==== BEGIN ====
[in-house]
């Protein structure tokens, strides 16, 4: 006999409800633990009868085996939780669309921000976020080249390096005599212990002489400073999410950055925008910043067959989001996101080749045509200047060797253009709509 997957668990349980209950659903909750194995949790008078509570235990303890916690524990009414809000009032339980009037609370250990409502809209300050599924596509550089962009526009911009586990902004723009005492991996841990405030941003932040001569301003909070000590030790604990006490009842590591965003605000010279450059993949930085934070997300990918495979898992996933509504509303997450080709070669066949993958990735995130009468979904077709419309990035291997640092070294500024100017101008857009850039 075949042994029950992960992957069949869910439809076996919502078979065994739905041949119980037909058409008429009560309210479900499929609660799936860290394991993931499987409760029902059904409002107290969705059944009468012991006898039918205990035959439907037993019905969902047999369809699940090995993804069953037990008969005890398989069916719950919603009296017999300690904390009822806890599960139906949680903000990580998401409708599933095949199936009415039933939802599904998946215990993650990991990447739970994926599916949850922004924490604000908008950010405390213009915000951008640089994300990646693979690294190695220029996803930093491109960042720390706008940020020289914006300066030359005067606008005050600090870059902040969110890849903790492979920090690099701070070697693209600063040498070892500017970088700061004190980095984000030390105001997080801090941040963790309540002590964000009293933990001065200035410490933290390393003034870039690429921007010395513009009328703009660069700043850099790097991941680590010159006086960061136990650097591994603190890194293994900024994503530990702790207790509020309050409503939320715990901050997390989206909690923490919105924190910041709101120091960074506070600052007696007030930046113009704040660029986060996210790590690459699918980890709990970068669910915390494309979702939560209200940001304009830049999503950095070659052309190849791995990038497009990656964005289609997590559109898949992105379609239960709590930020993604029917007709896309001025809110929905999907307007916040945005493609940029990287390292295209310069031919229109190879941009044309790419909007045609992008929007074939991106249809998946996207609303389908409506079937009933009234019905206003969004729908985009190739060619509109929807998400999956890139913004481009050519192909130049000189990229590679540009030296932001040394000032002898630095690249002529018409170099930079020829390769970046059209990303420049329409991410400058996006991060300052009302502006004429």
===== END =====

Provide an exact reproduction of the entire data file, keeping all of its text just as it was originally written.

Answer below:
[in-house]
């Protein structure tokens, strides 16, 4: 006999409800633990009868085996939780669309921000976020080249390096005599212990002489400073999410950055925008910043067959989001996101080749045509200047060797253009709509 997957668990349980209950659903909750194995949790008078509570235990303890916690524990009414809000009032339980009037609370250990409502809209300050599924596509550089962009526009911009586990902004723009005492991996841990405030941003932040001569301003909070000590030790604990006490009842590591965003605000010279450059993949930085934070997300990918495979898992996933509504509303997450080709070669066949993958990735995130009468979904077709419309990035291997640092070294500024100017101008857009850039 075949042994029950992960992957069949869910439809076996919502078979065994739905041949119980037909058409008429009560309210479900499929609660799936860290394991993931499987409760029902059904409002107290969705059944009468012991006898039918205990035959439907037993019905969902047999369809699940090995993804069953037990008969005890398989069916719950919603009296017999300690904390009822806890599960139906949680903000990580998401409708599933095949199936009415039933939802599904998946215990993650990991990447739970994926599916949850922004924490604000908008950010405390213009915000951008640089994300990646693979690294190695220029996803930093491109960042720390706008940020020289914006300066030359005067606008005050600090870059902040969110890849903790492979920090690099701070070697693209600063040498070892500017970088700061004190980095984000030390105001997080801090941040963790309540002590964000009293933990001065200035410490933290390393003034870039690429921007010395513009009328703009660069700043850099790097991941680590010159006086960061136990650097591994603190890194293994900024994503530990702790207790509020309050409503939320715990901050997390989206909690923490919105924190910041709101120091960074506070600052007696007030930046113009704040660029986060996210790590690459699918980890709990970068669910915390494309979702939560209200940001304009830049999503950095070659052309190849791995990038497009990656964005289609997590559109898949992105379609239960709590930020993604029917007709896309001025809110929905999907307007916040945005493609940029990287390292295209310069031919229109190879941009044309790419909007045609992008929007074939991106249809998946996207609303389908409506079937009933009234019905206003969004729908985009190739060619509109929807998400999956890139913004481009050519192909130049000189990229590679540009030296932001040394000032002898630095690249002529018409170099930079020829390769970046059209990303420049329409991410400058996006991060300052009302502006004429």